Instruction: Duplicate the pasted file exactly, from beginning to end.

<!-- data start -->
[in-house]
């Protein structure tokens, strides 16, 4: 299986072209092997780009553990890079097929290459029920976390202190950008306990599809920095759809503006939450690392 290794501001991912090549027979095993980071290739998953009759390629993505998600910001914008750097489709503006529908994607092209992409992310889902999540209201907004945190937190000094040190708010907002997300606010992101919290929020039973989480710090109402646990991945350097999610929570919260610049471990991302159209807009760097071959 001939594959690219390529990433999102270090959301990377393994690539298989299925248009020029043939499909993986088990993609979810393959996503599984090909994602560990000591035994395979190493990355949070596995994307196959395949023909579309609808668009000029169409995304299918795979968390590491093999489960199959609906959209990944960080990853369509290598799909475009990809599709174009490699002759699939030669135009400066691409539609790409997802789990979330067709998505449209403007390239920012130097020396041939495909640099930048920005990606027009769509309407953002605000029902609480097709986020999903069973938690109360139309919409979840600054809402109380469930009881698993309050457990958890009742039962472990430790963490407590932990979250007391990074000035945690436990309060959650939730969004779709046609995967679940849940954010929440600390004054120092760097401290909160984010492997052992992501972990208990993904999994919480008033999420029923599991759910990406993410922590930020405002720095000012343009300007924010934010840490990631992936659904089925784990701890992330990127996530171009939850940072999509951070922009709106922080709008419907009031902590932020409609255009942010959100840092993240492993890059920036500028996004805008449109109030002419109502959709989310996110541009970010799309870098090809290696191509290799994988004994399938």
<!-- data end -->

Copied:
[in-house]
């Protein structure tokens, strides 16, 4: 299986072209092997780009553990890079097929290459029920976390202190950008306990599809920095759809503006939450690392 290794501001991912090549027979095993980071290739998953009759390629993505998600910001914008750097489709503006529908994607092209992409992310889902999540209201907004945190937190000094040190708010907002997300606010992101919290929020039973989480710090109402646990991945350097999610929570919260610049471990991302159209807009760097071959 001939594959690219390529990433999102270090959301990377393994690539298989299925248009020029043939499909993986088990993609979810393959996503599984090909994602560990000591035994395979190493990355949070596995994307196959395949023909579309609808668009000029169409995304299918795979968390590491093999489960199959609906959209990944960080990853369509290598799909475009990809599709174009490699002759699939030669135009400066691409539609790409997802789990979330067709998505449209403007390239920012130097020396041939495909640099930048920005990606027009769509309407953002605000029902609480097709986020999903069973938690109360139309919409979840600054809402109380469930009881698993309050457990958890009742039962472990430790963490407590932990979250007391990074000035945690436990309060959650939730969004779709046609995967679940849940954010929440600390004054120092760097401290909160984010492997052992992501972990208990993904999994919480008033999420029923599991759910990406993410922590930020405002720095000012343009300007924010934010840490990631992936659904089925784990701890992330990127996530171009939850940072999509951070922009709106922080709008419907009031902590932020409609255009942010959100840092993240492993890059920036500028996004805008449109109030002419109502959709989310996110541009970010799309870098090809290696191509290799994988004994399938």